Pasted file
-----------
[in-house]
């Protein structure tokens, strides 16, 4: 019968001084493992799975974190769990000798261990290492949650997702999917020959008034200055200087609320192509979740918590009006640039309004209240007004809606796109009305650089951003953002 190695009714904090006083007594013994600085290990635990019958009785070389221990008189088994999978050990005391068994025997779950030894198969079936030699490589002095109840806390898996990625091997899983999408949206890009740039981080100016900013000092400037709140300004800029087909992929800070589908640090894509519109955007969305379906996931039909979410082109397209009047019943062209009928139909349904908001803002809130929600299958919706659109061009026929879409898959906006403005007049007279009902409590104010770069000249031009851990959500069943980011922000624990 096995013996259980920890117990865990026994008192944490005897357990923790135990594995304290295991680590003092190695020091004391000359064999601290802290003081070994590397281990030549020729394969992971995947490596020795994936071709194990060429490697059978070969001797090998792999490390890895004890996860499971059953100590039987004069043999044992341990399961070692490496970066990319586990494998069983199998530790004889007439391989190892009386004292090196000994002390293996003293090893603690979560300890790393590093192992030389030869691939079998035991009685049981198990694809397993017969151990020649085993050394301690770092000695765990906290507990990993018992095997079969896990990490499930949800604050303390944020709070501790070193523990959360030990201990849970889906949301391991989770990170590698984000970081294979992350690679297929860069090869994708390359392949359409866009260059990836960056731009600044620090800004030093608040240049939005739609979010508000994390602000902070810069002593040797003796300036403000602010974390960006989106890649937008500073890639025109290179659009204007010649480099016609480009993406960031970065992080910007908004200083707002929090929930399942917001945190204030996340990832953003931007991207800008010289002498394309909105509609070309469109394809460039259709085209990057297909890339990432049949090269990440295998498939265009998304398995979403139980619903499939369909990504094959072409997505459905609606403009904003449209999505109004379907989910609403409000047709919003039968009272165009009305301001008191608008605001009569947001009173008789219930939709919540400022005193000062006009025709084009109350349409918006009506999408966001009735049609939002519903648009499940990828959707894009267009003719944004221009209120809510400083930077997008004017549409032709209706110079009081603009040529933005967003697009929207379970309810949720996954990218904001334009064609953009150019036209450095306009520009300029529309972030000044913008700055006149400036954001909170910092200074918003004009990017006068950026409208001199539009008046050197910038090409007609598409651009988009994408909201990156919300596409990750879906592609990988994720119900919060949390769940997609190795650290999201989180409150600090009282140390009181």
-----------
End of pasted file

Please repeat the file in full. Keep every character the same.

[in-house]
């Protein structure tokens, strides 16, 4: 019968001084493992799975974190769990000798261990290492949650997702999917020959008034200055200087609320192509979740918590009006640039309004209240007004809606796109009305650089951003953002 190695009714904090006083007594013994600085290990635990019958009785070389221990008189088994999978050990005391068994025997779950030894198969079936030699490589002095109840806390898996990625091997899983999408949206890009740039981080100016900013000092400037709140300004800029087909992929800070589908640090894509519109955007969305379906996931039909979410082109397209009047019943062209009928139909349904908001803002809130929600299958919706659109061009026929879409898959906006403005007049007279009902409590104010770069000249031009851990959500069943980011922000624990 096995013996259980920890117990865990026994008192944490005897357990923790135990594995304290295991680590003092190695020091004391000359064999601290802290003081070994590397281990030549020729394969992971995947490596020795994936071709194990060429490697059978070969001797090998792999490390890895004890996860499971059953100590039987004069043999044992341990399961070692490496970066990319586990494998069983199998530790004889007439391989190892009386004292090196000994002390293996003293090893603690979560300890790393590093192992030389030869691939079998035991009685049981198990694809397993017969151990020649085993050394301690770092000695765990906290507990990993018992095997079969896990990490499930949800604050303390944020709070501790070193523990959360030990201990849970889906949301391991989770990170590698984000970081294979992350690679297929860069090869994708390359392949359409866009260059990836960056731009600044620090800004030093608040240049939005739609979010508000994390602000902070810069002593040797003796300036403000602010974390960006989106890649937008500073890639025109290179659009204007010649480099016609480009993406960031970065992080910007908004200083707002929090929930399942917001945190204030996340990832953003931007991207800008010289002498394309909105509609070309469109394809460039259709085209990057297909890339990432049949090269990440295998498939265009998304398995979403139980619903499939369909990504094959072409997505459905609606403009904003449209999505109004379907989910609403409000047709919003039968009272165009009305301001008191608008605001009569947001009173008789219930939709919540400022005193000062006009025709084009109350349409918006009506999408966001009735049609939002519903648009499940990828959707894009267009003719944004221009209120809510400083930077997008004017549409032709209706110079009081603009040529933005967003697009929207379970309810949720996954990218904001334009064609953009150019036209450095306009520009300029529309972030000044913008700055006149400036954001909170910092200074918003004009990017006068950026409208001199539009008046050197910038090409007609598409651009988009994408909201990156919300596409990750879906592609990988994720119900919060949390769940997609190795650290999201989180409150600090009282140390009181």